Trinity College Dublin's new €80m Business School was opened today by Taoiseach Leo Varadkar.
The new building will house the scaled up Trinity Business School, a global leader in innovative business education programmes.
As the fastest growing established business school in Europe Trinity has joined the top 2% of accredited peers in the world according to EQUIS, the business school accreditation body.
The new building has enabled Trinity's expansion of curriculum, faculty and research across international business, finance, management and entrepreneurship.
The six-storey building on the city-centre campus includes an Innovation and Entrepreneurial hub, a 600 seat auditorium, "smart" classrooms with the latest digital technology and an executive education centre.
Fronting onto Pearse Street and the University campus, the near zero energy building also provides another link between the city and the University.
The new building was financed with an European Investment Bank loan to Trinity College of €70m as well as philanthropic donations by business leaders and companies.
The EIB loan will be repaid over 30 years through income generated by the business school.
The Dean of the Trinity Business School, Professor Andrew Burke said the opening of the new building marks the achievement of a mission to grow Trinity Business School from a niche player into a top international business school.
He said this involved the implementation of a high growth strategy that propelled the school to become the fastest growing established business school in Europe over the last three years.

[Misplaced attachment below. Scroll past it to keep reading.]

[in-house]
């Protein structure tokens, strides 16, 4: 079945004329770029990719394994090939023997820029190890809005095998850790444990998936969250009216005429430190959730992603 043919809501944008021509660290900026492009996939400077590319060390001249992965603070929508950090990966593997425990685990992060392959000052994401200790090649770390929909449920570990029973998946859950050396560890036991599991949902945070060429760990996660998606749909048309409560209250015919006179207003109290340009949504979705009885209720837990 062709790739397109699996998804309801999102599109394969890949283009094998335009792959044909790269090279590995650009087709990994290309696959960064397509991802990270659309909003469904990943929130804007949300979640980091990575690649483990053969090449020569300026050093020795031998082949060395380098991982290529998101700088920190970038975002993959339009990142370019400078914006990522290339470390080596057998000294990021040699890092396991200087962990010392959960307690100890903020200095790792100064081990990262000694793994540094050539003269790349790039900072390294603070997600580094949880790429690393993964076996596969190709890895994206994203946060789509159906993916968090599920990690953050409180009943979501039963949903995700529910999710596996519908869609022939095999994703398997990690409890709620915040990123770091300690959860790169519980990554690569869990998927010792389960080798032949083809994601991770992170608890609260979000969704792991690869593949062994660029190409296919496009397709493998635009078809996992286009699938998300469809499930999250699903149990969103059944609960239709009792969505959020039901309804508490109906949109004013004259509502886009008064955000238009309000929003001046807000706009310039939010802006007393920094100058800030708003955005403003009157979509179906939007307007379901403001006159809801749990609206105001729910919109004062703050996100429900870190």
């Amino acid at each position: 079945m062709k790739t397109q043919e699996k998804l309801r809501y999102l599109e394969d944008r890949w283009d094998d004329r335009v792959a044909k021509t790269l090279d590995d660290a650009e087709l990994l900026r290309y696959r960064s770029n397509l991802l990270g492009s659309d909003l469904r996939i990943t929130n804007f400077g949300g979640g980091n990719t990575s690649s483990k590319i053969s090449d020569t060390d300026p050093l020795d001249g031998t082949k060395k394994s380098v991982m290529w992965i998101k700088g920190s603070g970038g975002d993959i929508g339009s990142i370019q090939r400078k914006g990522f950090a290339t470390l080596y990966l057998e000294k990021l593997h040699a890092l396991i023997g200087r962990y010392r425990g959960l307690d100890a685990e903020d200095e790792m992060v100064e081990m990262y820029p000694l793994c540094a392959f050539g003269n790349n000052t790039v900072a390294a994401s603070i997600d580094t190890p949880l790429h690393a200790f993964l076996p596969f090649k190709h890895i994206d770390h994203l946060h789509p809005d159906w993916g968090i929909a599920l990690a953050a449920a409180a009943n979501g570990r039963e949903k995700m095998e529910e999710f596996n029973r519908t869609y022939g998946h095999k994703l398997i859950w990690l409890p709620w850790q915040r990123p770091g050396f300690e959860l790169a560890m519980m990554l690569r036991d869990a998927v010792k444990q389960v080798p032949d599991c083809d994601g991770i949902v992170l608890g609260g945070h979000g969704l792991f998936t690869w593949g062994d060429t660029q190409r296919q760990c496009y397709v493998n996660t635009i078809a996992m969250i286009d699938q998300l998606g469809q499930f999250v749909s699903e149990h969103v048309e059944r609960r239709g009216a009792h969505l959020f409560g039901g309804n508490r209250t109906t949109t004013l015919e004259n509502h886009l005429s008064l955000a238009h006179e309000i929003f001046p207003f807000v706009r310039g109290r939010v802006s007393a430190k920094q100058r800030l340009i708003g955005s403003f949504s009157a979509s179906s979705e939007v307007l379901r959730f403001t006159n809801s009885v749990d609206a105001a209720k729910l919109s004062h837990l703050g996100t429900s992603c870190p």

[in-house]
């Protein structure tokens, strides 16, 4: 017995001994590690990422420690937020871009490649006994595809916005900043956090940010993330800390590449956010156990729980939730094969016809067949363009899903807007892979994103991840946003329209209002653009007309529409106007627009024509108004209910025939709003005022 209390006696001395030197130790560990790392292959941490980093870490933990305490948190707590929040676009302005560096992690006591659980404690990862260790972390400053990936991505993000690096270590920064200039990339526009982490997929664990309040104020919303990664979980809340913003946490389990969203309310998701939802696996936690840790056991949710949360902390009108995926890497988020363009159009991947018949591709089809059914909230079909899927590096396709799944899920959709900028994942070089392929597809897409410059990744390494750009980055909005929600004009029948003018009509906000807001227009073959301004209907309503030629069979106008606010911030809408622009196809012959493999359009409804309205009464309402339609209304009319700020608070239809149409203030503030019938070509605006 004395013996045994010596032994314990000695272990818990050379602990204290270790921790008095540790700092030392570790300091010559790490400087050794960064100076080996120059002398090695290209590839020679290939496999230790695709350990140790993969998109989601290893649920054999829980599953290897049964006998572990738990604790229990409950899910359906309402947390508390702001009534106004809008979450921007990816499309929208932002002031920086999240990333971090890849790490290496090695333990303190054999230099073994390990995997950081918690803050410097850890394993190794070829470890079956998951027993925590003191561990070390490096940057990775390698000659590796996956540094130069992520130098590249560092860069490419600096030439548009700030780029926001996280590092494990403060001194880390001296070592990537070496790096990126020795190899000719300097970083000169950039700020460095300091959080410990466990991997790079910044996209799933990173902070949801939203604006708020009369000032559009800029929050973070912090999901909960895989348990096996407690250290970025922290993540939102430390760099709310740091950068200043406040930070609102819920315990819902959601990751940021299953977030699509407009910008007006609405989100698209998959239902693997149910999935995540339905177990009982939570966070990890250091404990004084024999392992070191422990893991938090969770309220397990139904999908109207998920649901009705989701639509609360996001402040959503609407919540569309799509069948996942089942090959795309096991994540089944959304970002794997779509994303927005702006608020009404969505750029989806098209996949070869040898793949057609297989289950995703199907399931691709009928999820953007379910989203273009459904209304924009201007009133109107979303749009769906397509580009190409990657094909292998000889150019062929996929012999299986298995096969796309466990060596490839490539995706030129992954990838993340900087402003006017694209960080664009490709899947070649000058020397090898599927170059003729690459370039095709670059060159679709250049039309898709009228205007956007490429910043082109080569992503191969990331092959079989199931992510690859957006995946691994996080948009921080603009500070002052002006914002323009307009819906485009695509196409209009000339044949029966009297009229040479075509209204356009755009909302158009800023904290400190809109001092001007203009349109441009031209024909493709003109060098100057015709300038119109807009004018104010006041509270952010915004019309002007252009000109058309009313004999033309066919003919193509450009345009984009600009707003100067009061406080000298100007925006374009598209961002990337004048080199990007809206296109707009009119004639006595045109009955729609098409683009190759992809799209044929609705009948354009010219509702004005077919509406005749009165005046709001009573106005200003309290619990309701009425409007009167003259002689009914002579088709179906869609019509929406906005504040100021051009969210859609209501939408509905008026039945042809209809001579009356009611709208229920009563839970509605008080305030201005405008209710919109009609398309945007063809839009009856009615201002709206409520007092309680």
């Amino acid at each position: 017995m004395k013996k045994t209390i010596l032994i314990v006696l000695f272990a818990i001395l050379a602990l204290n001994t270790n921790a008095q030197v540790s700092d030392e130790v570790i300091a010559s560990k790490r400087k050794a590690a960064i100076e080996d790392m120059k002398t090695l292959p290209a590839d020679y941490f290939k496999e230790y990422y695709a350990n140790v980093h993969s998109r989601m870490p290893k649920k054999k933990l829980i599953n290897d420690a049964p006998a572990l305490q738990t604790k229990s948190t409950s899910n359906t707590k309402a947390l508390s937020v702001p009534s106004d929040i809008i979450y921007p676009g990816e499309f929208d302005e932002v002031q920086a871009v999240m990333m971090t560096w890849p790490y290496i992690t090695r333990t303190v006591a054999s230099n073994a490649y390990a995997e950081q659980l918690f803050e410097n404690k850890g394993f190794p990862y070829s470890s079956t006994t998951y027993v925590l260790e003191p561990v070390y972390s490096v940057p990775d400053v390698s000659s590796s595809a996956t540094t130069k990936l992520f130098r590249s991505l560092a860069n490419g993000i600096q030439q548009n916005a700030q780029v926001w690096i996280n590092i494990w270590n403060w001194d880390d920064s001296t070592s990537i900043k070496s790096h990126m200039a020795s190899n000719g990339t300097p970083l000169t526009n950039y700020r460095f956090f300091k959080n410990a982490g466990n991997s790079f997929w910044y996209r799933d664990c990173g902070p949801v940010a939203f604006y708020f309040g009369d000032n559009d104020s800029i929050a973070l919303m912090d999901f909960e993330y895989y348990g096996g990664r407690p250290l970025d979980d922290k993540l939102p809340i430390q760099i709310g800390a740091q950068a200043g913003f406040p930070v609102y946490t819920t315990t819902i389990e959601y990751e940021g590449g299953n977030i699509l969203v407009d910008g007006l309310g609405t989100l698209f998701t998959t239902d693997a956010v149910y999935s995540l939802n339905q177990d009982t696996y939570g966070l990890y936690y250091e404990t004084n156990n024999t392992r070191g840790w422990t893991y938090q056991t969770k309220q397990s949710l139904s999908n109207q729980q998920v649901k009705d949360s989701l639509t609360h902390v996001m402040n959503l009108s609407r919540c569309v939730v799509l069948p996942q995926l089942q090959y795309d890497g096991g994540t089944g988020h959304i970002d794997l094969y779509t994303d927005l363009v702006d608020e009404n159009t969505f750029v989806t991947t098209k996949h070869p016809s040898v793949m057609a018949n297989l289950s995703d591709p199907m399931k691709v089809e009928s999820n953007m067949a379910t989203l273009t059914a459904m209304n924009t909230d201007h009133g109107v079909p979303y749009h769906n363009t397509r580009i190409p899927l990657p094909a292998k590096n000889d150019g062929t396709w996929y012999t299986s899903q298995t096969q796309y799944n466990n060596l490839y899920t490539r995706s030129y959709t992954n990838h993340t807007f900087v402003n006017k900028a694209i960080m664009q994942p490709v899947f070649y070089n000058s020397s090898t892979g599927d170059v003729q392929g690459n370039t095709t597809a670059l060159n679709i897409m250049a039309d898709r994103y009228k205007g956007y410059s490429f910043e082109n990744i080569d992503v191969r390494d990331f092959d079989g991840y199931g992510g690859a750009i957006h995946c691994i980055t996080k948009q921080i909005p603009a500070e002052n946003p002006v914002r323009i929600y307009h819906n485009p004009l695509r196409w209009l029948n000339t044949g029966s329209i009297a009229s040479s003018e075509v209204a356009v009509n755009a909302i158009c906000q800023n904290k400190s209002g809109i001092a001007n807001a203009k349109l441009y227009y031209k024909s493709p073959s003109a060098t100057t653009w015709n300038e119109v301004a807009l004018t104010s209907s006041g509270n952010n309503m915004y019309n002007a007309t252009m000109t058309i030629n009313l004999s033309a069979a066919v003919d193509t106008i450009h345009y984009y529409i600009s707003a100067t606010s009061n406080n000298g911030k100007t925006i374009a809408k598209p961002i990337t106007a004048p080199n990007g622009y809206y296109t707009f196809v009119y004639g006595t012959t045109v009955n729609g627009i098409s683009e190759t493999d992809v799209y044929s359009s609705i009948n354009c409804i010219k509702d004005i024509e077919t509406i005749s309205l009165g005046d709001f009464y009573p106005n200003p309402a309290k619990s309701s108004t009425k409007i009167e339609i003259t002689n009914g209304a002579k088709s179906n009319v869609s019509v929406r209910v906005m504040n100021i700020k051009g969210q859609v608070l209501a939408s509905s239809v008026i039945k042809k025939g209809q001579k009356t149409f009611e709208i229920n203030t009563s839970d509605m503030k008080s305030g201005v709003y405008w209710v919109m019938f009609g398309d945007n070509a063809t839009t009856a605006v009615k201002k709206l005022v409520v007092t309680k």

"We now have a world class building for a world class business school located at the heart of our European capital city and hub for global business - that will be of major benefit for Ireland," the Dean added.
Speaking at the Trinity Business School today, Central Bank Governor said that high-quality business education and training at all levels - undergraduate, postgraduate, executive education - is a significant determinant of living standards and economic performance.
Professor Philip Lane said that business education is especially pivotal in countries that specialise in the provision of business services on an international scale, which he said broadly describes the Irish economy.
He added he was convinced that the academia - both business schools and, more widely, the university sector - has a pivotal role in determining economic and social outcome through its educational and research activities.
Also speaking at the new building today, the Director General of the Confederation of British Industry warned a hard Brexit would put the future vision of an all-island economy in peril.
Carolyn Fairbairn said a no-deal would represent a historic lost opportunity to raise living standards and spread prosperity across the island of Ireland.
She said an all-Island Irish economy would require a Brexit agreement that enables an open border and frictionless trade and a sudden exit from the EU would put this future vision at risk.
She added that this should not be allowed to happen.